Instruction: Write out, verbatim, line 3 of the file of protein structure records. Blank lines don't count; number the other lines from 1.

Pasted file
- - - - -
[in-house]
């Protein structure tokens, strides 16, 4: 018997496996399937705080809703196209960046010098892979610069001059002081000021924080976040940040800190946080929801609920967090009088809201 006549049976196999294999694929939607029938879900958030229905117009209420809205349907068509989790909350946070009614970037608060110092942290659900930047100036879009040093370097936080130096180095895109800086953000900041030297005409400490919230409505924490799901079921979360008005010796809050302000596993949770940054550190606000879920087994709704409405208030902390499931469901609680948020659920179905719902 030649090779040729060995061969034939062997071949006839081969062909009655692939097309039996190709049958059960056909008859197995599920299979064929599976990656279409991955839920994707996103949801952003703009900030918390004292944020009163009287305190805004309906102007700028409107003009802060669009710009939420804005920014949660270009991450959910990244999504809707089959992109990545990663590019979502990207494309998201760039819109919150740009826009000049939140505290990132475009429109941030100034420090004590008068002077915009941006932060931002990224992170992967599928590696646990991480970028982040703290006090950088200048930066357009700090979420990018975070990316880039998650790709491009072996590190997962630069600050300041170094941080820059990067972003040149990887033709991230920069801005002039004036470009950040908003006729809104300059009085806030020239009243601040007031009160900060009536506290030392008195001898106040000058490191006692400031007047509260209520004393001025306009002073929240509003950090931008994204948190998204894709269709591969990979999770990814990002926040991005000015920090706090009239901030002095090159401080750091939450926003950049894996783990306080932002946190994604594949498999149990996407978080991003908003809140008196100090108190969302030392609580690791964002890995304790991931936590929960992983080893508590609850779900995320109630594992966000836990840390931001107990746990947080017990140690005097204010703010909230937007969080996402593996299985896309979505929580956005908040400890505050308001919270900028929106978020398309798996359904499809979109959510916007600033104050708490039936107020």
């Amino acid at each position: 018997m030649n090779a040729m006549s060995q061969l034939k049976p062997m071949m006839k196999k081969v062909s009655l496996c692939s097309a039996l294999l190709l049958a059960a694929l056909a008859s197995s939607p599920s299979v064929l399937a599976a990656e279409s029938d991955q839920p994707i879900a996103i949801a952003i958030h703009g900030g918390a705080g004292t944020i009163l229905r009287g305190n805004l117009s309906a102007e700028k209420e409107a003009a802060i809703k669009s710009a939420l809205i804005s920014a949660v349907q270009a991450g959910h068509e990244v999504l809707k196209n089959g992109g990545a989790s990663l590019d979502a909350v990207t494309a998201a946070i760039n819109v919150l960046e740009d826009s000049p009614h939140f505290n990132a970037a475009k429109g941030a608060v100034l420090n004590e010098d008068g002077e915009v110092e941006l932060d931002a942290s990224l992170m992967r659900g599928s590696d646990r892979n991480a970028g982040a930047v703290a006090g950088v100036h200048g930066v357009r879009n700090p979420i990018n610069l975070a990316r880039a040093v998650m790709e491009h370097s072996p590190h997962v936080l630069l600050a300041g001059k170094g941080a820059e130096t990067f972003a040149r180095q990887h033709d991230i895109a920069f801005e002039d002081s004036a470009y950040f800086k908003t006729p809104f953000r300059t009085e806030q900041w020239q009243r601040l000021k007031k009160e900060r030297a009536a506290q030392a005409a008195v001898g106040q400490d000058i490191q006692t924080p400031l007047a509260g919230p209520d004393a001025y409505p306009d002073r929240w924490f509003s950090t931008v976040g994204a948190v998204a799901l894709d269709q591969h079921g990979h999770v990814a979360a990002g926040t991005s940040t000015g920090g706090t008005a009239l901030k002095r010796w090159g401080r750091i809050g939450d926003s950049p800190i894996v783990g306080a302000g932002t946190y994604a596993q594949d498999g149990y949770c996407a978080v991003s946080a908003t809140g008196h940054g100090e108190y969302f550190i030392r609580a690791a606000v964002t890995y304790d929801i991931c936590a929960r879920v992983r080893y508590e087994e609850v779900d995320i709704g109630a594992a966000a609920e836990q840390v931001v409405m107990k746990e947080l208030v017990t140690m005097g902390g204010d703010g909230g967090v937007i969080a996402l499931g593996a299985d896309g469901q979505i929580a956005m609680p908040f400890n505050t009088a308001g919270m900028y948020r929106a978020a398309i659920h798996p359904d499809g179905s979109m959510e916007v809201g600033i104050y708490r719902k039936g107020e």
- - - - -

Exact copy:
């Amino acid at each position: 018997m030649n090779a040729m006549s060995q061969l034939k049976p062997m071949m006839k196999k081969v062909s009655l496996c692939s097309a039996l294999l190709l049958a059960a694929l056909a008859s197995s939607p599920s299979v064929l399937a599976a990656e279409s029938d991955q839920p994707i879900a996103i949801a952003i958030h703009g900030g918390a705080g004292t944020i009163l229905r009287g305190n805004l117009s309906a102007e700028k209420e409107a003009a802060i809703k669009s710009a939420l809205i804005s920014a949660v349907q270009a991450g959910h068509e990244v999504l809707k196209n089959g992109g990545a989790s990663l590019d979502a909350v990207t494309a998201a946070i760039n819109v919150l960046e740009d826009s000049p009614h939140f505290n990132a970037a475009k429109g941030a608060v100034l420090n004590e010098d008068g002077e915009v110092e941006l932060d931002a942290s990224l992170m992967r659900g599928s590696d646990r892979n991480a970028g982040a930047v703290a006090g950088v100036h200048g930066v357009r879009n700090p979420i990018n610069l975070a990316r880039a040093v998650m790709e491009h370097s072996p590190h997962v936080l630069l600050a300041g001059k170094g941080a820059e130096t990067f972003a040149r180095q990887h033709d991230i895109a920069f801005e002039d002081s004036a470009y950040f800086k908003t006729p809104f953000r300059t009085e806030q900041w020239q009243r601040l000021k007031k009160e900060r030297a009536a506290q030392a005409a008195v001898g106040q400490d000058i490191q006692t924080p400031l007047a509260g919230p209520d004393a001025y409505p306009d002073r929240w924490f509003s950090t931008v976040g994204a948190v998204a799901l894709d269709q591969h079921g990979h999770v990814a979360a990002g926040t991005s940040t000015g920090g706090t008005a009239l901030k002095r010796w090159g401080r750091i809050g939450d926003s950049p800190i894996v783990g306080a302000g932002t946190y994604a596993q594949d498999g149990y949770c996407a978080v991003s946080a908003t809140g008196h940054g100090e108190y969302f550190i030392r609580a690791a606000v964002t890995y304790d929801i991931c936590a929960r879920v992983r080893y508590e087994e609850v779900d995320i709704g109630a594992a966000a609920e836990q840390v931001v409405m107990k746990e947080l208030v017990t140690m005097g902390g204010d703010g909230g967090v937007i969080a996402l499931g593996a299985d896309g469901q979505i929580a956005m609680p908040f400890n505050t009088a308001g919270m900028y948020r929106a978020a398309i659920h798996p359904d499809g179905s979109m959510e916007v809201g600033i104050y708490r719902k039936g107020e």